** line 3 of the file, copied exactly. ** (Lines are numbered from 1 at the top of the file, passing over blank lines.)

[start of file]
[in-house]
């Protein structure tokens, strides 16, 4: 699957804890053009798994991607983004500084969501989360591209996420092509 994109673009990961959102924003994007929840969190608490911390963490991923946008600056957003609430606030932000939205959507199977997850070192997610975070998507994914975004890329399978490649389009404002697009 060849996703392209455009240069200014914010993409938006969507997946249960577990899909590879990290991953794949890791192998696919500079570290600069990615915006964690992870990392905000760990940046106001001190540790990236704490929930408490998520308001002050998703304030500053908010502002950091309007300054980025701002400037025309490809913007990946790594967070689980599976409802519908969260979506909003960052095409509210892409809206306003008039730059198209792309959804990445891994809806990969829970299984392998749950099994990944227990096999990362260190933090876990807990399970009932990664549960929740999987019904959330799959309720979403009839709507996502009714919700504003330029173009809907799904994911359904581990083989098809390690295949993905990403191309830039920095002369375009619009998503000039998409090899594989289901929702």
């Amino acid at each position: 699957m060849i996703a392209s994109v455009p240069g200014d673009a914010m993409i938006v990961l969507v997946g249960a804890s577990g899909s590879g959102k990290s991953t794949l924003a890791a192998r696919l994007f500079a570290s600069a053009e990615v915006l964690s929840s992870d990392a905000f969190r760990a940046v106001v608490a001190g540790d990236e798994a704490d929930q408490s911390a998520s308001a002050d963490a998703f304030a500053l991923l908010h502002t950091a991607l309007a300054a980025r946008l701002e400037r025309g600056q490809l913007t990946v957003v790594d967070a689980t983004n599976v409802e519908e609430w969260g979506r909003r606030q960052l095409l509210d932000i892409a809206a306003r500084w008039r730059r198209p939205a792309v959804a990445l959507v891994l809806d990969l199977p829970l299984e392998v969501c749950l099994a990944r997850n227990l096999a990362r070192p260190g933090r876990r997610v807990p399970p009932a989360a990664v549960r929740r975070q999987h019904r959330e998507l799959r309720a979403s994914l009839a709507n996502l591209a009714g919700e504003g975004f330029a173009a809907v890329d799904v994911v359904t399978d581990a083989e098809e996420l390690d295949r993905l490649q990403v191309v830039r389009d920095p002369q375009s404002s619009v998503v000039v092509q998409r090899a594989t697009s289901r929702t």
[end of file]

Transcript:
């Amino acid at each position: 699957m060849i996703a392209s994109v455009p240069g200014d673009a914010m993409i938006v990961l969507v997946g249960a804890s577990g899909s590879g959102k990290s991953t794949l924003a890791a192998r696919l994007f500079a570290s600069a053009e990615v915006l964690s929840s992870d990392a905000f969190r760990a940046v106001v608490a001190g540790d990236e798994a704490d929930q408490s911390a998520s308001a002050d963490a998703f304030a500053l991923l908010h502002t950091a991607l309007a300054a980025r946008l701002e400037r025309g600056q490809l913007t990946v957003v790594d967070a689980t983004n599976v409802e519908e609430w969260g979506r909003r606030q960052l095409l509210d932000i892409a809206a306003r500084w008039r730059r198209p939205a792309v959804a990445l959507v891994l809806d990969l199977p829970l299984e392998v969501c749950l099994a990944r997850n227990l096999a990362r070192p260190g933090r876990r997610v807990p399970p009932a989360a990664v549960r929740r975070q999987h019904r959330e998507l799959r309720a979403s994914l009839a709507n996502l591209a009714g919700e504003g975004f330029a173009a809907v890329d799904v994911v359904t399978d581990a083989e098809e996420l390690d295949r993905l490649q990403v191309v830039r389009d920095p002369q375009s404002s619009v998503v000039v092509q998409r090899a594989t697009s289901r929702t």